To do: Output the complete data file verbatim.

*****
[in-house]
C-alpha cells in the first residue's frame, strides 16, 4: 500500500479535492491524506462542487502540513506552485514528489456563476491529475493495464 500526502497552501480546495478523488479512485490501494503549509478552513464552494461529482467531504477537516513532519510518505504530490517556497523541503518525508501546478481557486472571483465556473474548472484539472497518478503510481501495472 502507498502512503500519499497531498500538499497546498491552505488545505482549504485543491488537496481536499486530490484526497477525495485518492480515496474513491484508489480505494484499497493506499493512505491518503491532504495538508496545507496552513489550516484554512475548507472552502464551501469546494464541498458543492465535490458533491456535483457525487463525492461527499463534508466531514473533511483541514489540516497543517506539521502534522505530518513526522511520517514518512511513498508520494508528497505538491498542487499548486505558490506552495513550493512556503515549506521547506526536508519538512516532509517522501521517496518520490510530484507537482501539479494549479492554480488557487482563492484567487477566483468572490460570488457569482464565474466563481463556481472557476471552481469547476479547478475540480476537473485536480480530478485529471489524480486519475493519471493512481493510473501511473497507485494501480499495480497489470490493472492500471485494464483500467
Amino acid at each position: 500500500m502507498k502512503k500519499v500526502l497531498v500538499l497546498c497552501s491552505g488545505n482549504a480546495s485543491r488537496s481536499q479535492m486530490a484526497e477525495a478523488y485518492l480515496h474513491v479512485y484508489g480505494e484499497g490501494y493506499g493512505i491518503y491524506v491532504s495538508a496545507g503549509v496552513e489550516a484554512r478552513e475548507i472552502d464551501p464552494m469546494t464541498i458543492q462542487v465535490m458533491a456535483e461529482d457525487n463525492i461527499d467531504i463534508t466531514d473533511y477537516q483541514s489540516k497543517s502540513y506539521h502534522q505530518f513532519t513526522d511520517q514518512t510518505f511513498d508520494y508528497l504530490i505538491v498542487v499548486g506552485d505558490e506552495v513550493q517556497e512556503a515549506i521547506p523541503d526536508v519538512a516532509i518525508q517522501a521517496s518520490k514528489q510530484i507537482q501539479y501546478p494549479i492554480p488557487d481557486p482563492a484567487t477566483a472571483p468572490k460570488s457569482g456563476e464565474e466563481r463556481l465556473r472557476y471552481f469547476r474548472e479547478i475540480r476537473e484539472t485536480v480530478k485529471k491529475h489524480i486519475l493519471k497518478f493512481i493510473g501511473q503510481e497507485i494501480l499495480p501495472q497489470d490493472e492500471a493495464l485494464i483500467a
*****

[in-house]
C-alpha cells in the first residue's frame, strides 16, 4: 500500500479535492491524506462542487502540513506552485514528489456563476491529475493495464 500526502497552501480546495478523488479512485490501494503549509478552513464552494461529482467531504477537516513532519510518505504530490517556497523541503518525508501546478481557486472571483465556473474548472484539472497518478503510481501495472 502507498502512503500519499497531498500538499497546498491552505488545505482549504485543491488537496481536499486530490484526497477525495485518492480515496474513491484508489480505494484499497493506499493512505491518503491532504495538508496545507496552513489550516484554512475548507472552502464551501469546494464541498458543492465535490458533491456535483457525487463525492461527499463534508466531514473533511483541514489540516497543517506539521502534522505530518513526522511520517514518512511513498508520494508528497505538491498542487499548486505558490506552495513550493512556503515549506521547506526536508519538512516532509517522501521517496518520490510530484507537482501539479494549479492554480488557487482563492484567487477566483468572490460570488457569482464565474466563481463556481472557476471552481469547476479547478475540480476537473485536480480530478485529471489524480486519475493519471493512481493510473501511473497507485494501480499495480497489470490493472492500471485494464483500467
Amino acid at each position: 500500500m502507498k502512503k500519499v500526502l497531498v500538499l497546498c497552501s491552505g488545505n482549504a480546495s485543491r488537496s481536499q479535492m486530490a484526497e477525495a478523488y485518492l480515496h474513491v479512485y484508489g480505494e484499497g490501494y493506499g493512505i491518503y491524506v491532504s495538508a496545507g503549509v496552513e489550516a484554512r478552513e475548507i472552502d464551501p464552494m469546494t464541498i458543492q462542487v465535490m458533491a456535483e461529482d457525487n463525492i461527499d467531504i463534508t466531514d473533511y477537516q483541514s489540516k497543517s502540513y506539521h502534522q505530518f513532519t513526522d511520517q514518512t510518505f511513498d508520494y508528497l504530490i505538491v498542487v499548486g506552485d505558490e506552495v513550493q517556497e512556503a515549506i521547506p523541503d526536508v519538512a516532509i518525508q517522501a521517496s518520490k514528489q510530484i507537482q501539479y501546478p494549479i492554480p488557487d481557486p482563492a484567487t477566483a472571483p468572490k460570488s457569482g456563476e464565474e466563481r463556481l465556473r472557476y471552481f469547476r474548472e479547478i475540480r476537473e484539472t485536480v480530478k485529471k491529475h489524480i486519475l493519471k497518478f493512481i493510473g501511473q503510481e497507485i494501480l499495480p501495472q497489470d490493472e492500471a493495464l485494464i483500467a